1964866_10152023383178985_1783747191_nDennis’ models are built with balsa and basswood and are generally in the 8″ X 5″ size range. You can have your own camper made as well…unless you have an Airstream. “I prefer to do replicas of peoples’ actual campers. I don’t do Airstreams. Not saying I can’t, but with the shape the effort is not worth the price.”

1499624_10151897575468985_1647512390_nDennis doesn’t have a website, but you can view more of his work on his Facebook page: https://www.facebook.com/dennis.grindle. To inquire about having your own camper built, you can contact Dennis via e-mail at bearbutt40@yahoo.com Cost of his models are $40 plus $10 shipping.

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A look at the numbers: Small trailer production

I’ve often wondered how small trailers figure into the overall production numbers of manufacturers. That same question was posed to me recently by Russ Forney, who along with his mate Cinderella, resides in Wyoming. Unfortunately I didn’t have an answer, but Russ did some investigative work for a magazine article he’s working on.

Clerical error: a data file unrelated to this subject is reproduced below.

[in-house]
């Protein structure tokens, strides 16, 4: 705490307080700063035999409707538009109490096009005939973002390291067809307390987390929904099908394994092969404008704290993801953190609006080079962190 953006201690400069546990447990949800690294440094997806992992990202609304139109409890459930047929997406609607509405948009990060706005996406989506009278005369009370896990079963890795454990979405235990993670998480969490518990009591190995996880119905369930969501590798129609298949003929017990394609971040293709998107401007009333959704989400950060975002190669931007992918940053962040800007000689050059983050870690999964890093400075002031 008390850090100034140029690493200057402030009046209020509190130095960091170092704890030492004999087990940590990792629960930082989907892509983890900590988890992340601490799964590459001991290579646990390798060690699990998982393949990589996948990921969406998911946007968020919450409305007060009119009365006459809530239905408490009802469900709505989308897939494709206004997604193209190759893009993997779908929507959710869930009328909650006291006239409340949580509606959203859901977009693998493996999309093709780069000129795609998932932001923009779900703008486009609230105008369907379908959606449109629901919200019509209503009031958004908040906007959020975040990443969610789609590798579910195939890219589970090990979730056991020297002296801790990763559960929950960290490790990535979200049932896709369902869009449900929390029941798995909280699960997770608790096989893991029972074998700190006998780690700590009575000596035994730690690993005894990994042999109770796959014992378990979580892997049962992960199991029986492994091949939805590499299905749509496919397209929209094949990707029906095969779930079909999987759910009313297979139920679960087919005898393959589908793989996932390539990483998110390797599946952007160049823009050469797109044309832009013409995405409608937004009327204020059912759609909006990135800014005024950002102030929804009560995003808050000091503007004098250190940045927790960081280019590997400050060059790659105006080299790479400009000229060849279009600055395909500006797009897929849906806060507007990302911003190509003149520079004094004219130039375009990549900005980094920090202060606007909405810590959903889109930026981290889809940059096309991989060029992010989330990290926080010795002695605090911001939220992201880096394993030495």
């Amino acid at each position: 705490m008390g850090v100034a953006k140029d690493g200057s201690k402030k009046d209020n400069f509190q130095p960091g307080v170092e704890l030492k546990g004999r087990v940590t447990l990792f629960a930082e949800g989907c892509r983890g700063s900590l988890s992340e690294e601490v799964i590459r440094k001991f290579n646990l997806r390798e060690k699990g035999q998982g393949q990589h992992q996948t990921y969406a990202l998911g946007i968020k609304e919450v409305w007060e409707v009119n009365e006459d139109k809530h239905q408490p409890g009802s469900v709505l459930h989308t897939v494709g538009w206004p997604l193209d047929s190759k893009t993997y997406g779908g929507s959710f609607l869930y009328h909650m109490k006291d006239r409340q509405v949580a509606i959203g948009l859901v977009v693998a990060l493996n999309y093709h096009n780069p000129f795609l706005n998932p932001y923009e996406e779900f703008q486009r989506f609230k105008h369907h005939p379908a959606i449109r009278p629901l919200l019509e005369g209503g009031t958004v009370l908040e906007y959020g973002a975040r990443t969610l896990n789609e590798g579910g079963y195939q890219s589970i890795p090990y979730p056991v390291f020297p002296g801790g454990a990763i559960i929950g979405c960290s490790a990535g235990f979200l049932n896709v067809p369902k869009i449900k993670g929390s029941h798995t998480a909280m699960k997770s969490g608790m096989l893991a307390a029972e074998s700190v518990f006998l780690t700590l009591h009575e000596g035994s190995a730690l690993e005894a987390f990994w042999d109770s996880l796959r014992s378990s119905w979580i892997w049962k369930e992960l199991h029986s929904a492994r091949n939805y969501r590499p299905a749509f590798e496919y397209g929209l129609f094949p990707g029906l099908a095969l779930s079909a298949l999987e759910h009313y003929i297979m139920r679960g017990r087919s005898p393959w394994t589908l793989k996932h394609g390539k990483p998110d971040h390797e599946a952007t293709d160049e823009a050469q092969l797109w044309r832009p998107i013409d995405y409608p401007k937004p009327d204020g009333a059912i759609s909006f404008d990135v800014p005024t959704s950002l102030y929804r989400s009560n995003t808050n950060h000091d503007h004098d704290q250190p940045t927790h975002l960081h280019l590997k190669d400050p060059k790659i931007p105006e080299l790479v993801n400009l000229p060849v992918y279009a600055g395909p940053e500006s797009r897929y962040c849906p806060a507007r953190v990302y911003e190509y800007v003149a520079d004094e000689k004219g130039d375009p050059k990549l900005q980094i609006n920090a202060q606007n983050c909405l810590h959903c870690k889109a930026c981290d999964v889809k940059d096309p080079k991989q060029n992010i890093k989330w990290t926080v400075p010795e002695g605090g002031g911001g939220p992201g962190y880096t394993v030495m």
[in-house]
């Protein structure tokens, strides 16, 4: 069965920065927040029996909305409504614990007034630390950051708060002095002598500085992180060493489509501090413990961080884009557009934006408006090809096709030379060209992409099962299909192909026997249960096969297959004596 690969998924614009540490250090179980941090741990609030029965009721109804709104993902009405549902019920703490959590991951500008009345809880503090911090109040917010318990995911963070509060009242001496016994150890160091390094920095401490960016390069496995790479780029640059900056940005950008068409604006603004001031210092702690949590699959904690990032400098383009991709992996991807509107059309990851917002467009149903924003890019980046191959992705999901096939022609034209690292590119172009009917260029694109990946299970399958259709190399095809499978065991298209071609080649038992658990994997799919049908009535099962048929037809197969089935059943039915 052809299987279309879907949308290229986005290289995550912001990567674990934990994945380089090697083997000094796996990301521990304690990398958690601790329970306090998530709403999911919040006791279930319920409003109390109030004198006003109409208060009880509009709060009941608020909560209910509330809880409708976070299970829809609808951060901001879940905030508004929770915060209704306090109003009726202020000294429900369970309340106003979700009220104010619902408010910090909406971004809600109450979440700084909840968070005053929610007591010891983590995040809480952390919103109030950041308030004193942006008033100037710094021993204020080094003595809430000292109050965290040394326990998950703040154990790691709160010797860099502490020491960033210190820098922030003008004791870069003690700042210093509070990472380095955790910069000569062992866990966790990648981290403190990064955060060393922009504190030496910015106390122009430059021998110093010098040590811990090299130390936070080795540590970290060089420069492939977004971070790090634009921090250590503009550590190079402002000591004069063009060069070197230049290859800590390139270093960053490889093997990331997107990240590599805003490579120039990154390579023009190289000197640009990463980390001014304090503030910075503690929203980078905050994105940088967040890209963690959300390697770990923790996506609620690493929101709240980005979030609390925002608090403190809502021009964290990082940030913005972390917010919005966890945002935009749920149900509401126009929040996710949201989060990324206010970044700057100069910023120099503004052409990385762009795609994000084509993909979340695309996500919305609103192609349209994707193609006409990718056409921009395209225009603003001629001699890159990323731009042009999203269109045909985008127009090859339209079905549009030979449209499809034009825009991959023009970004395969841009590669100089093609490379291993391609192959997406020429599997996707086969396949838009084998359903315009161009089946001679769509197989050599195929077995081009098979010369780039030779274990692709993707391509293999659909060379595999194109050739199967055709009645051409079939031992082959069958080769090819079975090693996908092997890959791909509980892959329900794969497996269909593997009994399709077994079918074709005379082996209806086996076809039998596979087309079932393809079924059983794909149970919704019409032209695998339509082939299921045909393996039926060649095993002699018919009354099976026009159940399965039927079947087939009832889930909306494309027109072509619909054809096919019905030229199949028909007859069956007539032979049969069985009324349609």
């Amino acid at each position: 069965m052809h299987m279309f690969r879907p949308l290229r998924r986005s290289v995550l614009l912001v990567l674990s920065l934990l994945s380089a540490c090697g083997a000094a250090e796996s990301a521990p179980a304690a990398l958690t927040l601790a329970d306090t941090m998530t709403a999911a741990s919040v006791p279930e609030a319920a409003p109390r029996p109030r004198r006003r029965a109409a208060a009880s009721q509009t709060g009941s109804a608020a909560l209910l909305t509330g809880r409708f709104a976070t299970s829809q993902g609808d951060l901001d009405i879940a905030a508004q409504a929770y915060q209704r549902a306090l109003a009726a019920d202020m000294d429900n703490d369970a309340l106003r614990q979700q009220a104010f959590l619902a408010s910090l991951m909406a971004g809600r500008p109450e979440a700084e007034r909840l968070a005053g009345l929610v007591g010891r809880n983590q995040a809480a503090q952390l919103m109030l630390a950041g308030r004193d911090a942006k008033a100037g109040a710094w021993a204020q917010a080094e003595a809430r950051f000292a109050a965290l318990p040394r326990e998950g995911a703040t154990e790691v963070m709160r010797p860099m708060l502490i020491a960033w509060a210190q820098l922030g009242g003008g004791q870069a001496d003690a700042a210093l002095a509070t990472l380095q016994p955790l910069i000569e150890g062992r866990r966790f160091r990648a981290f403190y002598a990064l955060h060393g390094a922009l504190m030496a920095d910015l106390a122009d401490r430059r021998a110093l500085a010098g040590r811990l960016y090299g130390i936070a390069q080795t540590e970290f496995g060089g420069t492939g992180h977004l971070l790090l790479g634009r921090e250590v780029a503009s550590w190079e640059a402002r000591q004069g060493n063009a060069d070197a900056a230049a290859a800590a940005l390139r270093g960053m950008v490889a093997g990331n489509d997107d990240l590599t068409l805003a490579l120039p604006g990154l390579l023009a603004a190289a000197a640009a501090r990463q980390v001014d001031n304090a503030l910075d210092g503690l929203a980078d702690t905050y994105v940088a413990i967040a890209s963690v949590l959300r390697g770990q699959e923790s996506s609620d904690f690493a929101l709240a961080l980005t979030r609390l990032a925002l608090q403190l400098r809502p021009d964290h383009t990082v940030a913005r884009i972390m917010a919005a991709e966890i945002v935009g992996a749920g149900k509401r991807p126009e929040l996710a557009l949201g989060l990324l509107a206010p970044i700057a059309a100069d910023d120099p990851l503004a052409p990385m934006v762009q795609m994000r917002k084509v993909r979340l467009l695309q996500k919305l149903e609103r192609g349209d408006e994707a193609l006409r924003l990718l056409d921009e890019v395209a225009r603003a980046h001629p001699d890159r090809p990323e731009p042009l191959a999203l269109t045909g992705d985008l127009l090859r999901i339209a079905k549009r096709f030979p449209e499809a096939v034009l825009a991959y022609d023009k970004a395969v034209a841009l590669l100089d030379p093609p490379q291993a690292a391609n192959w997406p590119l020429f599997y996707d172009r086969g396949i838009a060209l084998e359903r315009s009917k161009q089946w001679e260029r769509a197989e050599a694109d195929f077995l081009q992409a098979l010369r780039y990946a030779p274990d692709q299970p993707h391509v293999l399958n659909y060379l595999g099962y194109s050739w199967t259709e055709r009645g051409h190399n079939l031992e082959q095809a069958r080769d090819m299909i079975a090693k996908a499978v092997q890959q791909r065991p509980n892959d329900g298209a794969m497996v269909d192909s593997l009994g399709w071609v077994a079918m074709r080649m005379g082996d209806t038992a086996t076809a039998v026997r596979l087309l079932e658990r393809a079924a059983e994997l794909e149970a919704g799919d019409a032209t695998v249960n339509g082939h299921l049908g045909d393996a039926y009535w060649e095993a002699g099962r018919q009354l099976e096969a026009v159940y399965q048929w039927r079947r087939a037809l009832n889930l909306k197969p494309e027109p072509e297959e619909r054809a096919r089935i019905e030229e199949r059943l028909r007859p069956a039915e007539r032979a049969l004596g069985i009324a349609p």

The results were provided by the Recreational Vehicle Industry Association (RVIA), and were for production during the 2011 and 2012 manufacturing years. The data provided was for travel trailers less than 20′ in length that were shipped by the manufacturers, but not actual units sold by dealers.  2013 numbers were not yet available, but in 2012, of the 176,900 travel trailers shipped to dealers, 13,620 fell below the 20′ mark. That represents 7.7% of all trailers shipped. The RVIA reported the same 7.7% for 2011 production.

To further expand on the numbers Russ provided, the analyst firm Robert W. Baird, citing data from Statistical Surveys, reports that total towable sales increased some 17% in 2013. It could be assumed that 2013 small trailer numbers were likely in the ballpark as they were in 2011 and 2012, so with that theory in mind, total small trailer sales in 2013 were likely pushing 16,000 units.